LG: So after the trauma of school you decided to go to Japan. How did you think you could support yourself?
SS: A lot of friends told me I could make a living teaching English there. And I did--enough for me to study what I wanted to study. I went there a few times in my early youth and by about 1970-71 I was there to stay for a long while.
LG: And you managed to pick up the language within a year?
SS: I spoke very well, very quickly.
LG: You were in Japan during the Vietnam War. Some say you went there to avoid being drafted.
SS: First of all, I was never afraid to go and fight. Back then I was politically unaware. I would have thought I was fighting for a just cause, which I no longer think. I would have been happy to have gone. As it turned out, I got a very high lottery number and was so deeply immersed in the Japanese culture that I just decided to make that my life.
LG: Were you involved at all with the drug culture in the '70s?
SS: Missed it all. When I got to Japan I was working so hard to develop special powers and special traits, the last thing that I wanted was a cigarette or alcohol or drugs.
LG: And once you discovered aikido, were you sweeping the floors of your dojo, and doing your master's bidding?
SS: You're the only person I can talk to who might understand this. I was doing a cover for GQ and started to tell this guy stories and he looked at me and said, "What the fuck, you crazy or what? You go to a dojo and you sweep the mats and massage the master and make food for him, what for?" It was so insulting to me I thought, fuck it, never again will I tell another journalist these stories. Westerners can't imagine there's anything else out there. I'm the first white boy to receive these credentials and I went through more than the Japanese went through. It was a little bit harder than sweeping the mats in the morning and massaging the master. I mean, you got your ass kicked.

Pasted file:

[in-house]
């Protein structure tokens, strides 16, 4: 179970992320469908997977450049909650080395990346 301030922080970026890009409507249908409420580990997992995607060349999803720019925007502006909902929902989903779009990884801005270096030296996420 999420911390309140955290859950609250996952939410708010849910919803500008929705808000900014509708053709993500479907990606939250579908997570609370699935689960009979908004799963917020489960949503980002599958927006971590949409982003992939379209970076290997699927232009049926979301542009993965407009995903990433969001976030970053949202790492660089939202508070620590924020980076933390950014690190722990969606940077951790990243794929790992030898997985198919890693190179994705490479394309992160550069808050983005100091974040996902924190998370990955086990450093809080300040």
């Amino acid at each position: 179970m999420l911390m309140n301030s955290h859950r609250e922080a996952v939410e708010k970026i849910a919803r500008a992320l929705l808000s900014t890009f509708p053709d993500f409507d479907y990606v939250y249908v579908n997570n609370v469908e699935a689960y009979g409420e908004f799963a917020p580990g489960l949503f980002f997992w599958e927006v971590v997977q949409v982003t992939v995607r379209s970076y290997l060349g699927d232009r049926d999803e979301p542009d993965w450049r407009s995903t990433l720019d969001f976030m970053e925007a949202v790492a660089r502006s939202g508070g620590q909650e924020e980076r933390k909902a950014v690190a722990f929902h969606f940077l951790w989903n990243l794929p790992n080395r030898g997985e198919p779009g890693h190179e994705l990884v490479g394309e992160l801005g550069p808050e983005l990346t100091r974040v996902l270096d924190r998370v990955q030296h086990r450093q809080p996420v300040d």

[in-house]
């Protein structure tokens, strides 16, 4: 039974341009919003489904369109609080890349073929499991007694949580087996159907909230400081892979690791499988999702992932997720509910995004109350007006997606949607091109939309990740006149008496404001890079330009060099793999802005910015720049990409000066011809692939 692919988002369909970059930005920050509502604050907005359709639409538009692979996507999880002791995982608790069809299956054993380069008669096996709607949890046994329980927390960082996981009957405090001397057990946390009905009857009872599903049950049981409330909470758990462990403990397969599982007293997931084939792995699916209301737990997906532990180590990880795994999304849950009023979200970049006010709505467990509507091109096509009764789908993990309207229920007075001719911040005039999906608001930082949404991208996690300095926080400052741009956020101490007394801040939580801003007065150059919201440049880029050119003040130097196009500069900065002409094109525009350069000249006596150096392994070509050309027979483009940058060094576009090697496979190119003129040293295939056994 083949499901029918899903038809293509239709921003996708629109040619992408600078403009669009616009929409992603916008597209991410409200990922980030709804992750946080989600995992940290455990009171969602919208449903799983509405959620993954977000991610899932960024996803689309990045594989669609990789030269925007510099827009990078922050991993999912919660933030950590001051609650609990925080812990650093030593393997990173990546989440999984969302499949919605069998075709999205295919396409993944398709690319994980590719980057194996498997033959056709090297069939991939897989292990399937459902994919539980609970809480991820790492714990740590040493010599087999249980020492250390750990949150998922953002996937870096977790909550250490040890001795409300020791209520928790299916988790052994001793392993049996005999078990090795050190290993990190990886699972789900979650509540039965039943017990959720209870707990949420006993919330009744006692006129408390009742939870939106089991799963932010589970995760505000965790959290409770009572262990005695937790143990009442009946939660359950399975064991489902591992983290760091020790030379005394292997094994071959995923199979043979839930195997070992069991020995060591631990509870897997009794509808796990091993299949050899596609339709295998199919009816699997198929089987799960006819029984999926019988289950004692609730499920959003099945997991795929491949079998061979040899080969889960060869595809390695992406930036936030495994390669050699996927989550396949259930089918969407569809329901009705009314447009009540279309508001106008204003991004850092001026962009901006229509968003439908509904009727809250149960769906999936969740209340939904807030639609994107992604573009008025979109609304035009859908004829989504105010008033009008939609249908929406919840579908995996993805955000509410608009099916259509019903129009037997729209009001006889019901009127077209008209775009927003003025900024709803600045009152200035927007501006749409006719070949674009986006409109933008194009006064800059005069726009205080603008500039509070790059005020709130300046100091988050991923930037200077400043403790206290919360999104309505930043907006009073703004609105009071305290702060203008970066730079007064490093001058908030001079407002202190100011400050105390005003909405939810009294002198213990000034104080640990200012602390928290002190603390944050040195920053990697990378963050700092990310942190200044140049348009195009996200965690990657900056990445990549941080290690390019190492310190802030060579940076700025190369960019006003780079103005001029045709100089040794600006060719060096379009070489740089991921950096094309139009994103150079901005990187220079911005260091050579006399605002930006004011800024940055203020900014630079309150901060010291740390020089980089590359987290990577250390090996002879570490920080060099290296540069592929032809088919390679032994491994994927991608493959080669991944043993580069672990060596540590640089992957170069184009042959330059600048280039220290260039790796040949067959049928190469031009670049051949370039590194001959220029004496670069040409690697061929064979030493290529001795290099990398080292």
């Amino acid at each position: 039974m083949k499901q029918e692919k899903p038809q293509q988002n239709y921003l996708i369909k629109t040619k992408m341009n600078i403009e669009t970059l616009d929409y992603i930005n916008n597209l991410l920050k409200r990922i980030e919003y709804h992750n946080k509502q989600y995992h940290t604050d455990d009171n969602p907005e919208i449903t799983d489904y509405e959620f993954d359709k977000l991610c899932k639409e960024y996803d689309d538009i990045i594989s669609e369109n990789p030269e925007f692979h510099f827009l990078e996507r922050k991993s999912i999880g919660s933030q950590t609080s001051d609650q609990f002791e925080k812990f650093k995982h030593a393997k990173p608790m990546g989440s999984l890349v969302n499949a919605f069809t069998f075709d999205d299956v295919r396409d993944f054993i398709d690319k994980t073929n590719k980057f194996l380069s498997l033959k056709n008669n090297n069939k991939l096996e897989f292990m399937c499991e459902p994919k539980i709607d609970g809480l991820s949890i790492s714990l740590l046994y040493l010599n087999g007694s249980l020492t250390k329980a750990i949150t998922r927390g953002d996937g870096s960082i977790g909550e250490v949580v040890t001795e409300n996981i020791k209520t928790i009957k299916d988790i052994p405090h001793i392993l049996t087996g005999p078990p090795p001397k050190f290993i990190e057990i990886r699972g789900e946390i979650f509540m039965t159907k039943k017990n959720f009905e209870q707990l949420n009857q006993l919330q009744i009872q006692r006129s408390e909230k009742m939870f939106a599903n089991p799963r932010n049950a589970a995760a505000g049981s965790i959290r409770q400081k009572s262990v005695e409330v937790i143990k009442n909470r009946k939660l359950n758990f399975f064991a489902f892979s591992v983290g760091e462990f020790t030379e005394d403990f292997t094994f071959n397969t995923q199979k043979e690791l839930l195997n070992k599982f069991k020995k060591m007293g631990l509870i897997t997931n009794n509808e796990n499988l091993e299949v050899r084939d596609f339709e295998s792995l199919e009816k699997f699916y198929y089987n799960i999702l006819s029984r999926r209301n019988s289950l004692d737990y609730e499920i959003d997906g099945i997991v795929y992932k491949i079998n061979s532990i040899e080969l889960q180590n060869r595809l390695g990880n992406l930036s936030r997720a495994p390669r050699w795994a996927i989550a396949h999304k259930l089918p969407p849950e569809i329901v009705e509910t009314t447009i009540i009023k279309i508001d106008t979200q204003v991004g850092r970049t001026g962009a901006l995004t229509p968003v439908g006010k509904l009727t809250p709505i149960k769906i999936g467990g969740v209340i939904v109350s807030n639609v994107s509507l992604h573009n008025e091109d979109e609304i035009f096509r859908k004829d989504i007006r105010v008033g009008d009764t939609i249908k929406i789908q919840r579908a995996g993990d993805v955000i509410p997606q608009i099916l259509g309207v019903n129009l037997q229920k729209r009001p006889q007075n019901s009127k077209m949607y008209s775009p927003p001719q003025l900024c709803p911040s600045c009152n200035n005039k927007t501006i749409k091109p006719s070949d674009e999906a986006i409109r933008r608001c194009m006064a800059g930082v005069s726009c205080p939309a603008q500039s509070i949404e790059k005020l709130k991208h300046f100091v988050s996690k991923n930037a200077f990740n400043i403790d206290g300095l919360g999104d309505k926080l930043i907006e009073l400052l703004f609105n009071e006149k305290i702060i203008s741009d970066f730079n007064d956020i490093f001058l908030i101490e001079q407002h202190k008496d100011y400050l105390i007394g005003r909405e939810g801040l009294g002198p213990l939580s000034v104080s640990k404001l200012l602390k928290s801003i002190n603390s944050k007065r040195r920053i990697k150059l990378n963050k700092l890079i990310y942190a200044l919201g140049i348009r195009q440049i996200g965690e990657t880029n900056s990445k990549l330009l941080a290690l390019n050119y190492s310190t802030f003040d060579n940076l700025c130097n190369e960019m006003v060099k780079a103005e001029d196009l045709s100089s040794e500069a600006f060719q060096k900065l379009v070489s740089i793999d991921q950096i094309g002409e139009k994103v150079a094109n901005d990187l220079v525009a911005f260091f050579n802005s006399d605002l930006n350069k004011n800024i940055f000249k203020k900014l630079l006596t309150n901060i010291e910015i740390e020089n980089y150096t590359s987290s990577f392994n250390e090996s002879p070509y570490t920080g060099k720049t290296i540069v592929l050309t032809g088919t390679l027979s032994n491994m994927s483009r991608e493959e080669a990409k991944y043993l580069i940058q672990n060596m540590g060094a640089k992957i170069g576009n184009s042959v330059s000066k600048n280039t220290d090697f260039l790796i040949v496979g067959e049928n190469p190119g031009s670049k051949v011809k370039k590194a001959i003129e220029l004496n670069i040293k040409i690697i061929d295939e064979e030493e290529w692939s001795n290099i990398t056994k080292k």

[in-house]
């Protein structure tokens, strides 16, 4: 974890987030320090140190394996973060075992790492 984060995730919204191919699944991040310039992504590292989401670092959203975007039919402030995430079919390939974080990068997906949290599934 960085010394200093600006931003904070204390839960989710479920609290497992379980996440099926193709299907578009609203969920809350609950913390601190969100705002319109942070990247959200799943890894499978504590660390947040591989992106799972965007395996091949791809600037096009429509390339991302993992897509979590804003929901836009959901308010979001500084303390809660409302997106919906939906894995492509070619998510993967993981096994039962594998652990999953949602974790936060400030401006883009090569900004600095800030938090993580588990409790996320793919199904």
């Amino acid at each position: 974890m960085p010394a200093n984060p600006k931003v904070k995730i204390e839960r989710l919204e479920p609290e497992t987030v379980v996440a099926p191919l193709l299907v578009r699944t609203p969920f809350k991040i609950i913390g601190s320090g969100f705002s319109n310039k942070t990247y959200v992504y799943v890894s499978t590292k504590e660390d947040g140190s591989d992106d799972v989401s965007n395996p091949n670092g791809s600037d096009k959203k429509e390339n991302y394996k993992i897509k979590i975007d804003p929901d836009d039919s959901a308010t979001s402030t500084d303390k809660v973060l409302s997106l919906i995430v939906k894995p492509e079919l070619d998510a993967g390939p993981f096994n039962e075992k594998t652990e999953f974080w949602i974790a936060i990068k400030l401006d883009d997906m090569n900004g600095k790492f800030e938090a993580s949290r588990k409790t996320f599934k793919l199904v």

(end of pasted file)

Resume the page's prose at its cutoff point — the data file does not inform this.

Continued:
LG: Did you do anything other than train and teach English in Japan?
SS: I started writing for magazines and newspapers. I did lots of articles, just like you, for a few years.
LG: You also met and married a Japanese woman, Miyako Fujitani, who was also training in aikido. How did you meet?
SS: At an aikido affair. We had no intention of getting married but she got pregnant.
LG: How were you, such a big geijin, accepted by her family?
SS: I learned to become very small.
LG: The People article said her father was an aikido master and that you never started your own dojo but worked at his.
SS: That's another preposterous fucking thing. Her father never even heard the word aikido, he had been dead for the last 35 years. It's all fucking lies. That's what I mean by irresponsible journalism. It's fucking poppycock.
LG: So how did you wind up with your own dojo in Japan?
SS: I had started a dojo in Kansai, in a place called Ishiya, and my fiancee at the time had become the victim of a confidence game where a large building that had a dojo in it was part of it. The building was worth $20 million and there were some very seedy characters that were doing some very bad things to her and her family. I spent a couple years fighting these pricks and finally I won.